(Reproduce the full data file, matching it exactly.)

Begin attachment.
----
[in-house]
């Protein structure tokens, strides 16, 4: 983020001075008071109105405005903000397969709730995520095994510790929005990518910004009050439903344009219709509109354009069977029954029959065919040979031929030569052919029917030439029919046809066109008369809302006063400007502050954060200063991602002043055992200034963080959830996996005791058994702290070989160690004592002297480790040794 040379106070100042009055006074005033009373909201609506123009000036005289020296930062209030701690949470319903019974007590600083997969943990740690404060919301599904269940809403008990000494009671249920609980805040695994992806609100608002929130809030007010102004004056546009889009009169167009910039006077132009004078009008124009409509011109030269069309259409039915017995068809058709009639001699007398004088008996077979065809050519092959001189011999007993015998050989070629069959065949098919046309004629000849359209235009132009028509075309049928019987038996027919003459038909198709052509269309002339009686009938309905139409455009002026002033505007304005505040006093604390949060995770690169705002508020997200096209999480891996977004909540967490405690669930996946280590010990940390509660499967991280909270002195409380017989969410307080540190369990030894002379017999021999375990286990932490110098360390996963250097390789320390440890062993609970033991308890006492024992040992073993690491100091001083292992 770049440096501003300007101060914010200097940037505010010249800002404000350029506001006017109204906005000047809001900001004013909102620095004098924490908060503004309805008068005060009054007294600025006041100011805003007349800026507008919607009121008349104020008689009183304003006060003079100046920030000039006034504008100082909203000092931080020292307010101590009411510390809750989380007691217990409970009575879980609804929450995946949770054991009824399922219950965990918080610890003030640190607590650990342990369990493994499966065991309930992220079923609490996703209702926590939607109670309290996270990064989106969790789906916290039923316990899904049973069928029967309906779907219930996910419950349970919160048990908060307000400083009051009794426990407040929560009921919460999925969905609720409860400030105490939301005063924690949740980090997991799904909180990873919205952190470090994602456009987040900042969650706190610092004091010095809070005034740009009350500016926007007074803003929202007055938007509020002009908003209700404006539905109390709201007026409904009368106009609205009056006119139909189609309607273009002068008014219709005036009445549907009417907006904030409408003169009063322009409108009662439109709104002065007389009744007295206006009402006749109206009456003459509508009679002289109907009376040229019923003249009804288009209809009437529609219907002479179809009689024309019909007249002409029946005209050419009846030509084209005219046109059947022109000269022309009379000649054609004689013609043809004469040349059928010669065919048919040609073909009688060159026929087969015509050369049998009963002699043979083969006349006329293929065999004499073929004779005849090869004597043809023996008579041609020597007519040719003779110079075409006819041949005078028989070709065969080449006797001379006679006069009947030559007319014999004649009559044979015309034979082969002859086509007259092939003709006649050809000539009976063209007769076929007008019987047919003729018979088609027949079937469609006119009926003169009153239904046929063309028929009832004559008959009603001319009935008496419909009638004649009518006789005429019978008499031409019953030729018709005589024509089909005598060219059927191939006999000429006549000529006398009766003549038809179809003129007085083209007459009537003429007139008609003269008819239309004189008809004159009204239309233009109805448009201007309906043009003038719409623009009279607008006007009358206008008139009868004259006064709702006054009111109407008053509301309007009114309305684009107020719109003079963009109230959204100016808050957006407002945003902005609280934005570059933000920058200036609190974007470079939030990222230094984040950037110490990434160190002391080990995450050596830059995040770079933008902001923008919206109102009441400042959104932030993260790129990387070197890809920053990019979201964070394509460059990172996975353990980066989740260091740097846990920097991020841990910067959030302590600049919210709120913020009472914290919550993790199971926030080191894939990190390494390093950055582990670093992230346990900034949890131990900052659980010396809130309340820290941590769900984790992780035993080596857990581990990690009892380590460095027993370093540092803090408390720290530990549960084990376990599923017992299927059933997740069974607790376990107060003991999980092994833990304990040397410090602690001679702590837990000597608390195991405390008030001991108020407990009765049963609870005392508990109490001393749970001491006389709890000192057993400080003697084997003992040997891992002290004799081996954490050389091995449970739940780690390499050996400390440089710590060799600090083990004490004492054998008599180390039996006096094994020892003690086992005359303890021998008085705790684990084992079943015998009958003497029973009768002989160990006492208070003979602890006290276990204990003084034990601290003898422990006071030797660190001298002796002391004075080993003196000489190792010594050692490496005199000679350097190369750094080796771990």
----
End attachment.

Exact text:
[in-house]
């Protein structure tokens, strides 16, 4: 983020001075008071109105405005903000397969709730995520095994510790929005990518910004009050439903344009219709509109354009069977029954029959065919040979031929030569052919029917030439029919046809066109008369809302006063400007502050954060200063991602002043055992200034963080959830996996005791058994702290070989160690004592002297480790040794 040379106070100042009055006074005033009373909201609506123009000036005289020296930062209030701690949470319903019974007590600083997969943990740690404060919301599904269940809403008990000494009671249920609980805040695994992806609100608002929130809030007010102004004056546009889009009169167009910039006077132009004078009008124009409509011109030269069309259409039915017995068809058709009639001699007398004088008996077979065809050519092959001189011999007993015998050989070629069959065949098919046309004629000849359209235009132009028509075309049928019987038996027919003459038909198709052509269309002339009686009938309905139409455009002026002033505007304005505040006093604390949060995770690169705002508020997200096209999480891996977004909540967490405690669930996946280590010990940390509660499967991280909270002195409380017989969410307080540190369990030894002379017999021999375990286990932490110098360390996963250097390789320390440890062993609970033991308890006492024992040992073993690491100091001083292992 770049440096501003300007101060914010200097940037505010010249800002404000350029506001006017109204906005000047809001900001004013909102620095004098924490908060503004309805008068005060009054007294600025006041100011805003007349800026507008919607009121008349104020008689009183304003006060003079100046920030000039006034504008100082909203000092931080020292307010101590009411510390809750989380007691217990409970009575879980609804929450995946949770054991009824399922219950965990918080610890003030640190607590650990342990369990493994499966065991309930992220079923609490996703209702926590939607109670309290996270990064989106969790789906916290039923316990899904049973069928029967309906779907219930996910419950349970919160048990908060307000400083009051009794426990407040929560009921919460999925969905609720409860400030105490939301005063924690949740980090997991799904909180990873919205952190470090994602456009987040900042969650706190610092004091010095809070005034740009009350500016926007007074803003929202007055938007509020002009908003209700404006539905109390709201007026409904009368106009609205009056006119139909189609309607273009002068008014219709005036009445549907009417907006904030409408003169009063322009409108009662439109709104002065007389009744007295206006009402006749109206009456003459509508009679002289109907009376040229019923003249009804288009209809009437529609219907002479179809009689024309019909007249002409029946005209050419009846030509084209005219046109059947022109000269022309009379000649054609004689013609043809004469040349059928010669065919048919040609073909009688060159026929087969015509050369049998009963002699043979083969006349006329293929065999004499073929004779005849090869004597043809023996008579041609020597007519040719003779110079075409006819041949005078028989070709065969080449006797001379006679006069009947030559007319014999004649009559044979015309034979082969002859086509007259092939003709006649050809000539009976063209007769076929007008019987047919003729018979088609027949079937469609006119009926003169009153239904046929063309028929009832004559008959009603001319009935008496419909009638004649009518006789005429019978008499031409019953030729018709005589024509089909005598060219059927191939006999000429006549000529006398009766003549038809179809003129007085083209007459009537003429007139008609003269008819239309004189008809004159009204239309233009109805448009201007309906043009003038719409623009009279607008006007009358206008008139009868004259006064709702006054009111109407008053509301309007009114309305684009107020719109003079963009109230959204100016808050957006407002945003902005609280934005570059933000920058200036609190974007470079939030990222230094984040950037110490990434160190002391080990995450050596830059995040770079933008902001923008919206109102009441400042959104932030993260790129990387070197890809920053990019979201964070394509460059990172996975353990980066989740260091740097846990920097991020841990910067959030302590600049919210709120913020009472914290919550993790199971926030080191894939990190390494390093950055582990670093992230346990900034949890131990900052659980010396809130309340820290941590769900984790992780035993080596857990581990990690009892380590460095027993370093540092803090408390720290530990549960084990376990599923017992299927059933997740069974607790376990107060003991999980092994833990304990040397410090602690001679702590837990000597608390195991405390008030001991108020407990009765049963609870005392508990109490001393749970001491006389709890000192057993400080003697084997003992040997891992002290004799081996954490050389091995449970739940780690390499050996400390440089710590060799600090083990004490004492054998008599180390039996006096094994020892003690086992005359303890021998008085705790684990084992079943015998009958003497029973009768002989160990006492208070003979602890006290276990204990003084034990601290003898422990006071030797660190001298002796002391004075080993003196000489190792010594050692490496005199000679350097190369750094080796771990």